Lawrence Krauss, the atheist activist and physicist, has made a name for himself among contemporary materialists by declaring that we humans are made from the refuse of burned out stars. Krauss triumphantly assures us:
The amazing thing is that every atom in your body came from a star that exploded. And, the atoms in your left hand probably came from a different star than your right hand. It really is the most poetic thing I know about physics: You are all stardust. You couldn’t be here if stars hadn’t exploded, because the elements – the carbon, nitrogen, oxygen, iron, all the things that matter for evolution – weren’t created at the beginning of time. They were created in the nuclear furnaces of stars, and the only way they could get into your body is if those stars were kind enough to explode. So, forget Jesus. The stars died so that you could be here today.
Of course, this latter-day atheist sought to wax poetic and declare that we are the children of star dust, with ancient stars making a sacrifice far greater than that of Christ during his crucifixion. Strangely enough, Krauss the materialist echos 20th-century black magician Aleister Crowley (as noted by my friend Jay Dyer), who in his cosmic narcissism proclaimed “every man a star.” While Krauss prides himself as a warrior against superstition, one could easily mistake him in this moment as a New Ager, a slightly more nerdy Deepak Chopra. After all, for a representative of empirical materialism, this is a flatly unempirical assertion. How does Krauss know whence the atoms composing our bodies came? As far as we know, he wasn’t around how ever many billions of years ago to observe, test, and document which atoms came from where and subsequently went where.
Mr. Krauss may be an expert in his particular field. I have no wish to challenge his scientific credentials, but I do take pause when he is trumpeted as a “public intellectual”, as if public intellectuals are any more digestible than supplies of fluoride-laced public water. There is a notion presented to the mass mind that scientists are not only credible in their particular fields of study, but are some how qualified to talk about every and any aspect of reality. The perpetual media presence of Neil DeGrasse Tyson serves as evidence of this particularly irksome phenomenon. Tyson, a serial quote fabricator, is often consulted and treated as an authority on not only on generic astronomy topics, but also on religion and philosophy (which Tyson has snidely dismissed as useless), even though he has no academic training or deep knowledge of either subject.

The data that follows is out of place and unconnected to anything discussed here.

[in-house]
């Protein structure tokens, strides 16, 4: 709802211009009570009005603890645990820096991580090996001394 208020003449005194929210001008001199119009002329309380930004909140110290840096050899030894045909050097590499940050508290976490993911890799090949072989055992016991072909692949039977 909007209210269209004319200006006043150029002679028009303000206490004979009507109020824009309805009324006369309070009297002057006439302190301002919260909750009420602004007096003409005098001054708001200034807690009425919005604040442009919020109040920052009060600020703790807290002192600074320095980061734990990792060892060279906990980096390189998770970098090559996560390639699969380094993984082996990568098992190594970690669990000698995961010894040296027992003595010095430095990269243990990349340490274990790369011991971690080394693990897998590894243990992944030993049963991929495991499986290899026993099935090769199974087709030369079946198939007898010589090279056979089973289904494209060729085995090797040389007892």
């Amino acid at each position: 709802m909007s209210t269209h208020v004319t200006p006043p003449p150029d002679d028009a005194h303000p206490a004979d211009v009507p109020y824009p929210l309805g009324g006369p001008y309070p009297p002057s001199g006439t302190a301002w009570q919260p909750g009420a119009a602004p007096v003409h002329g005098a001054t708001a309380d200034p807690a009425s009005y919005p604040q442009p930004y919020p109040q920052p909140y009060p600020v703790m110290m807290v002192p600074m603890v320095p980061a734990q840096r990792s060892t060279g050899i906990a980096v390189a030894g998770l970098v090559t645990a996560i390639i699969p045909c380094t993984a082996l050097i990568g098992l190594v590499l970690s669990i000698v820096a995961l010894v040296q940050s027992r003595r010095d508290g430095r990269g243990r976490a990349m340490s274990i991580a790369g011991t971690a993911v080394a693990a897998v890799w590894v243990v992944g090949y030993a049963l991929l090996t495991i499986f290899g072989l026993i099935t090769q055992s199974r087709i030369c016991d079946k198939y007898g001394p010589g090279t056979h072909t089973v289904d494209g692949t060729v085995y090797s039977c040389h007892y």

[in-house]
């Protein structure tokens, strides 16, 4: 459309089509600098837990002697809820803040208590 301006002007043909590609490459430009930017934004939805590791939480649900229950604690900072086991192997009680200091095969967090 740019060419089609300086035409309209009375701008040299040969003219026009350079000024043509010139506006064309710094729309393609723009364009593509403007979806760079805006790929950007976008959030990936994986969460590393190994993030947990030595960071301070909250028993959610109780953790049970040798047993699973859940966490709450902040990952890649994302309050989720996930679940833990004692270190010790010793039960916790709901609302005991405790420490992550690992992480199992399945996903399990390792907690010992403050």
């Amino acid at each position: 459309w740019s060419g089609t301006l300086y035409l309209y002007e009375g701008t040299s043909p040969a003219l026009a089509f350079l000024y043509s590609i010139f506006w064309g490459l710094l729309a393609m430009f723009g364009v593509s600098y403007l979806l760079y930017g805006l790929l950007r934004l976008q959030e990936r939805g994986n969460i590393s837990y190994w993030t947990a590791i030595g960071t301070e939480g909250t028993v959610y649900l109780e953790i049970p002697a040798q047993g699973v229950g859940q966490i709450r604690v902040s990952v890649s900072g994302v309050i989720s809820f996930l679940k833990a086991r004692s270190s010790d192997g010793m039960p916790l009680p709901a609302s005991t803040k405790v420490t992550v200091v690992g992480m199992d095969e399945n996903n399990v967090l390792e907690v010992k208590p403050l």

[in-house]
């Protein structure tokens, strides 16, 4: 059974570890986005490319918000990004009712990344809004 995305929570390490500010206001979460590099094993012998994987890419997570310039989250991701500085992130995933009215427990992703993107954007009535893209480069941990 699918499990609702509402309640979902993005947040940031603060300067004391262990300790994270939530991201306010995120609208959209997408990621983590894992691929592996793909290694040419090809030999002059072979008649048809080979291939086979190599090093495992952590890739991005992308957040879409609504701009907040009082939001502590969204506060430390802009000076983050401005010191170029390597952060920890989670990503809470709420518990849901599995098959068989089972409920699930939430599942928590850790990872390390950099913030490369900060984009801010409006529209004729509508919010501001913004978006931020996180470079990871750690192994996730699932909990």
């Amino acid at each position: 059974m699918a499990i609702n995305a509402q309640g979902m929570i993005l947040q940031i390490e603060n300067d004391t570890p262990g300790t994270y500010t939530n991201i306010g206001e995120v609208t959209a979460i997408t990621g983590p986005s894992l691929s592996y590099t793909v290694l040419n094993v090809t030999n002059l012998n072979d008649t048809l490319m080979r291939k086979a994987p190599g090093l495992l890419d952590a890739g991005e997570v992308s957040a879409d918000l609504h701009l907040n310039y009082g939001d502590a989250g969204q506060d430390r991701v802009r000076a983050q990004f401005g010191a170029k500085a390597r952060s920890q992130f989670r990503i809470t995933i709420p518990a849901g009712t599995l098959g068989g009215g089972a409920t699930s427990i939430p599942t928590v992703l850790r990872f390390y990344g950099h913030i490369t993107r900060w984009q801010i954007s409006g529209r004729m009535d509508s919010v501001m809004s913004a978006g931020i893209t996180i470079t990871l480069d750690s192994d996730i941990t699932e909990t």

Indeed, Tyson once admitted to the comedian Stephen Colbert in an interview that he’s never even read Dante’s Divine Comedy. It is suffice to say that old Dante, even with his Ptolemaic solar system structure, was much closer to the truth of things than Tyson has ever gotten, but I digress.
Krauss, like Tyson, is another proud celebrity-science demigod who wishes to step outside his field, with great media fanfare, and pontificate about metaphysics, claiming that empirical science (the only valid form of knowledge according to scientism) is not only the measure of all knowledge, but the only means of understanding and explaining the world (itself another entirely unempirical assertion). He’ll entertain any and all “scientific” theories, but just don’t bring God into the mix (after all, “God don’t do science!”). How physics can explain that which is above and beyond it is not important, nor are we to ponder what empirical evidence exists for assuming that science can explain everything. Rather, some supposedly important scientist has spoken and we are obliged to take his insipid attempts at poetry with grave seriousness.
It is not without good reason that the Hungarian traditionalist Béla Hamvas described the radical atheists as “our poor in spirit” and “the needy children of our time”. The wise Hamvas went further of course, to ask why “should a healthy person fight with the lame and the blind?” As such, we certainly should have little interest in some meaningless debate with the likes Krauss, or any of his fellow travelers.
Indeed Hamvas summed up the religious creed of desacralized mass man, and it is very much an inverted faith. Herein lie the motivations of our wayward New Atheists:
The name of atheistic bigotry is materialism. This religion contains three dogmas: there is no soul, a human is an animal, death is annihilation. All three can be summed up by simply saying that atheists are terribly afraid of God. Böhme tells us that they live in God’s wrath. They know only the angry God: therefore, they hide themselves and tell lies. They think that by saying that God does not exist, they will cease to be afraid. Instead, of course, they are even more afraid.
To be fair, the atheism of Krauss suggests more of childish rebellion (“I’ve outgrown you, Daddy!”) than the sort of irrational fear that Dawkins and the late Christopher Hitchens displays toward religion (not to mention their legion of neck-bearded enthusiasts). Atheistic thinkers like Ludwig Feuerbach and Sigmund Freud sought to explain and dismiss religion and belief in God as collective and individual psychological projections and pathologies, yet it’s worth wondering if such explanations might be a more fitting analysis of the atheism of the scientific materialists, who will go to any length to expel God from the universe while harboring a pathological attitude toward religious belief.
But following Hamvas, perhaps patronizing compassion is the only proper manner in which to deal with someone who boldly proclaims everything came from nothing, and that we are not made in the image of our Creator, but only from some left-over stardust.